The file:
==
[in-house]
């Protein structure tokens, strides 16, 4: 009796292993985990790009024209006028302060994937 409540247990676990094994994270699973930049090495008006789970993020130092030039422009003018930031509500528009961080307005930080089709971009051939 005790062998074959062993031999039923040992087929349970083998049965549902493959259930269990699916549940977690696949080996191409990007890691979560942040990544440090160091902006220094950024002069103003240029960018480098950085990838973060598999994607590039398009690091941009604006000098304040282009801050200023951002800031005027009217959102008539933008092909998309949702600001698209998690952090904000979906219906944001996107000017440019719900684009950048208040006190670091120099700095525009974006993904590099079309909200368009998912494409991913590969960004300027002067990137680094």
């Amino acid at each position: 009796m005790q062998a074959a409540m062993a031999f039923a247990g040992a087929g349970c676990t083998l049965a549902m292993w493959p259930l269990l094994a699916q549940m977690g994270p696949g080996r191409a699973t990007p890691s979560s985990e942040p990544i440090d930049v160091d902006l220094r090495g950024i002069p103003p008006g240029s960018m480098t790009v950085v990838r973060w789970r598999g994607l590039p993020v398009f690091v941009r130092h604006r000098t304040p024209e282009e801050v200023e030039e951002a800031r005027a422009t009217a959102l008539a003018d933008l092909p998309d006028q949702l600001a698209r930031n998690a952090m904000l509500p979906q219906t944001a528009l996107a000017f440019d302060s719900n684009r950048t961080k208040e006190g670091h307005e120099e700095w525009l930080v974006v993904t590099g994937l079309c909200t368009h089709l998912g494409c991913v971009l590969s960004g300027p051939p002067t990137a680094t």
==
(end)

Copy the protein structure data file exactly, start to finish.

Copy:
[in-house]
């Protein structure tokens, strides 16, 4: 009796292993985990790009024209006028302060994937 409540247990676990094994994270699973930049090495008006789970993020130092030039422009003018930031509500528009961080307005930080089709971009051939 005790062998074959062993031999039923040992087929349970083998049965549902493959259930269990699916549940977690696949080996191409990007890691979560942040990544440090160091902006220094950024002069103003240029960018480098950085990838973060598999994607590039398009690091941009604006000098304040282009801050200023951002800031005027009217959102008539933008092909998309949702600001698209998690952090904000979906219906944001996107000017440019719900684009950048208040006190670091120099700095525009974006993904590099079309909200368009998912494409991913590969960004300027002067990137680094």
């Amino acid at each position: 009796m005790q062998a074959a409540m062993a031999f039923a247990g040992a087929g349970c676990t083998l049965a549902m292993w493959p259930l269990l094994a699916q549940m977690g994270p696949g080996r191409a699973t990007p890691s979560s985990e942040p990544i440090d930049v160091d902006l220094r090495g950024i002069p103003p008006g240029s960018m480098t790009v950085v990838r973060w789970r598999g994607l590039p993020v398009f690091v941009r130092h604006r000098t304040p024209e282009e801050v200023e030039e951002a800031r005027a422009t009217a959102l008539a003018d933008l092909p998309d006028q949702l600001a698209r930031n998690a952090m904000l509500p979906q219906t944001a528009l996107a000017f440019d302060s719900n684009r950048t961080k208040e006190g670091h307005e120099e700095w525009l930080v974006v993904t590099g994937l079309c909200t368009h089709l998912g494409c991913v971009l590969s960004g300027p051939p002067t990137a680094t």